Synthetic Biology, Research That Combines Science and Engineering


While the creation of the synthetic cell, at the J. Craig Venter Institute, hints at a future in which synthetic biologists can redesign living cells to perform whatever tasks they dream up.  

Most research has focused on coaxing microbes to perform tasks that are similar to what they already do, such as transforming sugar into fuels using processes and materials that resemble the ones they use in nature.

Synthetic biology strives to make molecular biology more like engineering—with predictable materials and parts that can be put together in predictable ways. As the synthetic cell demonstrates, scientists now have the tools to edit an existing genetic sequence on a computer, use DNA-synthesizing machines to create it in fragments, and stitch these together in the lab. 




Electronic Devices Packaged in Synthetic Skin

by William Pentland

smart-skin

Self-adhesive electronics devices thinner than the diameter of a human hair can monitor the human heart, brain waves and muscle activity.  Unlike existing technologies, these new devices developed by researchers at the University of Illinois weigh nearly nothing, require no external wires and operate on tiny amounts of power.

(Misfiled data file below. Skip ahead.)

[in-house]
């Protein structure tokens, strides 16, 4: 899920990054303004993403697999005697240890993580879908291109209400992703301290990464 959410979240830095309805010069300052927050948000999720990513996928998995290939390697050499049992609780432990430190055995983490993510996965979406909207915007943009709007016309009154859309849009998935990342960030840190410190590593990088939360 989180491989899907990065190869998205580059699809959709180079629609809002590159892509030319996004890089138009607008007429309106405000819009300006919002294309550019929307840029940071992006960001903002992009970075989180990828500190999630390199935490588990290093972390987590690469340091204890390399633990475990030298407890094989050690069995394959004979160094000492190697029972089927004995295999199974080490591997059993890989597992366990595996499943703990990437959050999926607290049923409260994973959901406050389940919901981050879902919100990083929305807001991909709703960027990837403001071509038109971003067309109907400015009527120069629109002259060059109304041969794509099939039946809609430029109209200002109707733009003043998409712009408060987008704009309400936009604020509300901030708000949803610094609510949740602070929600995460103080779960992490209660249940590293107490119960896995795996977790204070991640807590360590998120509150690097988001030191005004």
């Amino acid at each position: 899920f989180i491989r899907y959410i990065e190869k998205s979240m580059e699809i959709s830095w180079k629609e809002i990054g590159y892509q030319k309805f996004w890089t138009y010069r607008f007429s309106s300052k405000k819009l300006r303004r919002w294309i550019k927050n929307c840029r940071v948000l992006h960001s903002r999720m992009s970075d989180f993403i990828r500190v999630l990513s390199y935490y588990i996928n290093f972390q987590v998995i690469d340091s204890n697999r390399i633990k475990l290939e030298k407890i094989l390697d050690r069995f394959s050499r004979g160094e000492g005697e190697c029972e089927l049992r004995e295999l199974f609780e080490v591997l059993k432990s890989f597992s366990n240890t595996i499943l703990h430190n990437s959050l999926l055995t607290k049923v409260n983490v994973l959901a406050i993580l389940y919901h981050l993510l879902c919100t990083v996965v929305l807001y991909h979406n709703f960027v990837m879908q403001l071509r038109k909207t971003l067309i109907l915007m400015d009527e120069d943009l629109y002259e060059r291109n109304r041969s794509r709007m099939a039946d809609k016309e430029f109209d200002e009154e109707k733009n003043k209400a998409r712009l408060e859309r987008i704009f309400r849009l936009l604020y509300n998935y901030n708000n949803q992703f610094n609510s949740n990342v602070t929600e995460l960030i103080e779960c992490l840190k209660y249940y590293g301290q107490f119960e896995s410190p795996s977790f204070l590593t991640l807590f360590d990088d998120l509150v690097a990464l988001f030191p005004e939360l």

The new technology, called an Epidermal Electronic System (EES), is based on a new class of micro-electronics that integrates miniature sensors, light-emitting diodes, tiny transmitters and refined wire-filament receivers.

The whole technical kit-and-caboodle can be found in a paper by Dae-Hyeong Kim of the University of Illinois and colleagues in the most recent issue of Science.

“Our goal was to develop an electronic technology that could integrate with the skin in a way that is mechanically and physiologically invisible to the user,” said co-author John Rogers, a professor in materials science and engineering department at the University of Illinois at Urbana-Champaign. “We found a solution that involves devices we designed to achieve physical properties that match to the epidermis itself. It’s a technology that blurs the distinction between electronics and biology.”

The power needed to operate the device is sufficiently small that it can get all the juice it needs from stray (or transmitted) electromagnetic radiation or miniature solar collectors. The flat devices are integrated with a polyester backing familiar from stick-on tattoos.

The devices are so thin that close-contact forces called van der Waals interactions dominate the adhesion at the molecular level, so the electronic tattoos adhere to the skin without any glues and stay in place for hours. The device can last for up to 24 hours under ideal conditions.


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